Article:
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SYRIA Propaganda is Syria’s most powerful weapon

World struggles to get accurate picture of events

By Shelly Kittleson, Contributor
January 8, 2013
Image Credit: EPA

While Syria’s state-run news outlets run a steady stream of reports about “terrorists” and international conspiracies against President Bashar Al Al Assad, opposition activists roll out their own endless barrage of footage highlighting atrocities and destruction by regime forces, with little in the way of context. 

With media access difficult or impossible in most of the country and no tradition of balanced journalism, reliable, objective coverage of Syria is scarce. Cairo-based Syrian activist and media entrepreneur Rami Jarrah, on the cusp of launching a radio station inside Syria, is trying to fix that – but he is starting from scratch. By providing Syrians with rational, fair reporting, he hopes to help them avoid the worst of the uncertainty in the aftermath of this conflict – now in its 22nd month – when it ends. 

“When someone comes in and wants to work with us, and wants to do it to help Syria, you have to convince them that the way you do that is by being neutral,” says Jarrah during an interview at the Cairo headquarters of New Media Association (ANA), which he co-directs. 

One of the major problems with Syrian troops, he insists, is not that most of them are “criminals,” but that they simply “don’t know what’s going on” – and the same could be said of many of those in the extreme opposition. 

Meanwhile, the international community is foundering amid attempts to understand what is happening on the ground. Because reporters have an easier time accessing opposition sources and visiting opposition-controlled areas, international coverage of Syria has been skewed, Jarrah argues. 

“You aren’t seeing any media coverage of Damascus and Latakia,” where the government is still strong, both because reporters are not granted access and because “those who support Al Assad think they should not speak to journalists, that the media is trying to weaken the country,” he says. 

And coverage of the opposition isn’t very fair either, he says, claiming that Western reporters “are only going in with the extreme opposition,” such as Al Qaida-linked groups like Jabhat Al Nusra, which the US recently designated a terrorist organization. Jarrah says reports about the prevalence of such groups are “over-exaggerated” because they sell more copy.

Born in Cyprus to Syrian dissident parents and raised in London, Jarrah was working toward a degree in journalism in Dubai when he visited Syria for the first time in 2004. He was arrested upon landing, accused of espionage, slapped with a three-year travel ban, and forced to remain in a country where he was initially unable even to read the language, although he spoke it fluently. During the initial protests in early 2011, he was beaten, tortured, and released only after admitting to being a “terrorist.” Left jobless after refusing to attend a pro-government rally, he became well known in the dissident community under the pseudonym Alexander Page for getting information to Western media outlets through his blog. His fluent English, training in journalism, anti-regime stance, and contacts all led to frequent requests for interviews in Western media. He granted them, but never revealed his real name. In October 2011, Jarrah was tipped off that the pseudonym had been traced to him and fled the country with his wife and young daughter through Jordan to Cairo, where he has been since, working to get media equipment into Syria and get reliable information out. Last month, Canadian Journalists for Free Expression awarded him the 2012 International Press Freedom Award for his work supporting a network of independent journalists in Syria. Now he is in Cairo, getting a media organization off the ground that he hopes will serve as a source for balanced reporting by Syrians and for Syrians. Much bloodshed could have been avoided, but much can still be saved, if appeals are made to Syrians’ critical thinking abilities, not their fears or sectarian and religious affiliations, he says – and objective reporting can do that.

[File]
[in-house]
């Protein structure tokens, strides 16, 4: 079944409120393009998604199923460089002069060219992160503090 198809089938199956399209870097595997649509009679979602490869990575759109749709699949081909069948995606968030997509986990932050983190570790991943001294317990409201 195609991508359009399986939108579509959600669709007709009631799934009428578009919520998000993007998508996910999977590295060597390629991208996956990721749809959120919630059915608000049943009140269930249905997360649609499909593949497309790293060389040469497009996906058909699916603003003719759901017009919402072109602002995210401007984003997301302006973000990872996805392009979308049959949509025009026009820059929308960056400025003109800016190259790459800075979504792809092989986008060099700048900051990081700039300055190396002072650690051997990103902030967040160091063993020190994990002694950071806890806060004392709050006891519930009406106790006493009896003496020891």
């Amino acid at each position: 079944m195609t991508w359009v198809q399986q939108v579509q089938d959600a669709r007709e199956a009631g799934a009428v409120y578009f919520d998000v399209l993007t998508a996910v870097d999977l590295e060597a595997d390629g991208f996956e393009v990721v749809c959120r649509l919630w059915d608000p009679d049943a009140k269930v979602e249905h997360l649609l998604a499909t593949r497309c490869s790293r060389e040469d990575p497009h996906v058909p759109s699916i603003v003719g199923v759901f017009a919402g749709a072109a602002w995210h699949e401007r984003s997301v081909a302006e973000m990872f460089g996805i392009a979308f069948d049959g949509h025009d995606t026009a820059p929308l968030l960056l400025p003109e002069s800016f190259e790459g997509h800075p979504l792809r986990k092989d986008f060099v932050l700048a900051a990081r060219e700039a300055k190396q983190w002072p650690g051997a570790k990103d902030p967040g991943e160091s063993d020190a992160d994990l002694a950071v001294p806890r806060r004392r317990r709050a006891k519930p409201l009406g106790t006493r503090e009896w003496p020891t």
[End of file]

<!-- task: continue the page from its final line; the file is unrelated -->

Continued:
No agenda other than objectivity

Jarrah has high hopes for Radio ANA. A trial version is already available online and it will be available on satellite in late January, although the official launch isn’t until June 10. The station will broadcast out of Aleppo’s Bustan Al Qasr district and eastern Damascus. 

Radio ANA has 16 reporters inside Syria, all of whom his organisation has worked with over the past year and trained in technical skills – six in Damascus and one or more in other major cities. It also has a wider network of hundreds of citizen journalists it can tap for further information and on-the-ground coverage of events in cities other than those where staff reporters live. 

The Cairo staff of the organisation, who come from all across Syria, make every possible effort to verify the information from the citizen journalists by cross-checking information and paying close attention to location identifiers like dialects and landmarks spotted in videos, Jarrah says. 

Although ANA intends to continue providing reporting on Syria to the international community, Radio ANA is setting out to be the first Syrian non-regime radio station broadcasting from within Syria without a particular agenda – other than objectivity. The ultimate aim, as Jattah stressed throughout the interview, is to produce an informed Syrian population, necessary if the country is to be rebuilt with the freedoms for which the opposition is fighting.

 

The Christian Science Monitor

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